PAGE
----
And as Walter and other pro-union advocates point out, a level playing field for union organizing helps the economy. The higher wages paid by unions boosts productivity, reduce turnover and can even improve profits. Partially unionized Cosco, she says, has nearly 40% more in labor costs than its sister company, Sam's Club, but has almost double the per-employee profit margin. "They invested in the jobs and lowered turnover," she observes.
In fact, even the Heritage Foundation's much-hyped index of "economic freedom" in countries around the world pointed to economies with the highest rates of unionization in the workforce.
As for the right-wing's favorite whipping boys, the auto industry and the UAW, Walter and other experts say the blame should fall on the executives' poor manufacturing decisions -- not the 10 percent of a car's cost made up by labor costs. And, despite the demonization of the UAW, the American auto-industry workers' wages are now roughly comparable to those in non-unionized Japanese factories, but it's the added costs of health care and pensions for union retirees over the decades that have actually raised costs. In addition, as the latest restructuring and cost-cutting plans show, the UAW has been willing to compromise -- after giving up important gains in negotiations in earlier years.
The important new report shows that the original goal of the UAW -- helping their workers achieve a decent, middle-class standard of living while working in factories -- could also help today's low-paid workers, especially in the growing service and health-care sectors, boost their incomes if they had the right to join a union. As the AFL-CIO Now blog reports:
The report also provides a state-by-state analysis of increased union membership on wages. An increase in the rate of union membership of just 5 percent would increase total wages by $176 million in Nebraska, $503 million in Wisconsin and $852 million in Pennsylvania.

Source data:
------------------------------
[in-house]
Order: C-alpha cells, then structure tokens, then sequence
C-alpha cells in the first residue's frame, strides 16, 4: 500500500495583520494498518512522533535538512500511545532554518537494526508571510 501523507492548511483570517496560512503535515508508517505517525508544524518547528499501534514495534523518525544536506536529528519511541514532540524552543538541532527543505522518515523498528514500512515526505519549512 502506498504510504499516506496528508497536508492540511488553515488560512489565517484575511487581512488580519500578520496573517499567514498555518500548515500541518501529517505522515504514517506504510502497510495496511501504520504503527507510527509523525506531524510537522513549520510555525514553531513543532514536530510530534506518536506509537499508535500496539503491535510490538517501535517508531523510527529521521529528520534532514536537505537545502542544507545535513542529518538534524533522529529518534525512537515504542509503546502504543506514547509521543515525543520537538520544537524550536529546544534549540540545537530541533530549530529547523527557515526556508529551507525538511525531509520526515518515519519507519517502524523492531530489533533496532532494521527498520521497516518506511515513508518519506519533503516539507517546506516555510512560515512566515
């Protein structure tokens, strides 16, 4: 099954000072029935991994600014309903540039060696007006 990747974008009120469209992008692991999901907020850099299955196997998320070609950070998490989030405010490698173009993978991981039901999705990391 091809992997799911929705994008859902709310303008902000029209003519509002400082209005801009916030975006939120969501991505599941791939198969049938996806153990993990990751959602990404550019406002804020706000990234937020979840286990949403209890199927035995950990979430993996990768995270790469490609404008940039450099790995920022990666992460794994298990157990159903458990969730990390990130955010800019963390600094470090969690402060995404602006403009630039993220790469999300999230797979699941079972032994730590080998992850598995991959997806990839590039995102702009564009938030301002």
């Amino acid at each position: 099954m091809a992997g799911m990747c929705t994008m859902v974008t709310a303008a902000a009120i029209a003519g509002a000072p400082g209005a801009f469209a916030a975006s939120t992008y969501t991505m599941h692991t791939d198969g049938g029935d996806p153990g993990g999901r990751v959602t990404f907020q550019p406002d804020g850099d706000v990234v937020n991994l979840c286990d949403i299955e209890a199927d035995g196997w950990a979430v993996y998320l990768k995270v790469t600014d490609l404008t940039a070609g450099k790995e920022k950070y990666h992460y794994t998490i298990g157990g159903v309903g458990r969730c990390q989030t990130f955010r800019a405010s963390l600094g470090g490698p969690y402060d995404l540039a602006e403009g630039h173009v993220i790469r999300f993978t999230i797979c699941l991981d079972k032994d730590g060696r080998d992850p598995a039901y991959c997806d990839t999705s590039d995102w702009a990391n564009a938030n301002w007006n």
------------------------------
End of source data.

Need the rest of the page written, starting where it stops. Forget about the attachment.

These wages would be spread across the entire labor market.
"The essence of what labor unions do -- give workers a stronger voice so that they can get a fair share of the economic growth they help create -- is and has always been important to making the economy work for all Americans. And unions only become more important as the economy worsens.
"One of the primary reasons why our current recession endures is that workers do not have the purchasing power they need to drive our economy...what is sustainable is an economy where workers are adequately rewarded and have the income they need to purchase goods. This is where unions come in."
Walter and Madland point to the disconnect between productivity and wages as a major factor in our economic crisis. Indeed, if wages had kept pace with productivity increases, rather than falling behind as they have in recent decades, average wages would be 42.7 percent higher. That's a sizable share of the economy that workers have lost, undermining consumer purchasing power and economic security--which, in turn, hurt the nation's entire economy in a vicious downward spiral.
That's why protecting union rights becomes so critical to economic recovery. As Karla Walter summed up her research, "The Employee Free Choice Act is not only important because it makes it harder for anti-union companies to harass workers, it boosts unionization rates, and improves millions of Americans' economic standing, providing families of those with union jobs a path to the middle class and pumping billions into the American economy every year."
At the heart of all this is a drive for fairness and a level playing field for workers -- the right to bargain for decent pay and benefits. As Stewart Acuff, the special assistant to the president of the AFL-CIO, says caustically, "If the bosses can bargain with their boards of directors for their $200 million salaries and $10 million bonuses while they were screwing up their companies, workers ought to be able to bargain for their kids' health care and wages they can count on."
Art Levine co-hosts "The D'Antoni and Levine Show" on BlogTalk Radio at 5:30 p.m. ET, every Thursday, then archived online. This week's guests, Berkeley economist Brad DeLong and the Campaign For America's Future senior fellow, Bernie Horn, explain President Obama's bailout, stimulus and recovery packages -- and the political fights over them.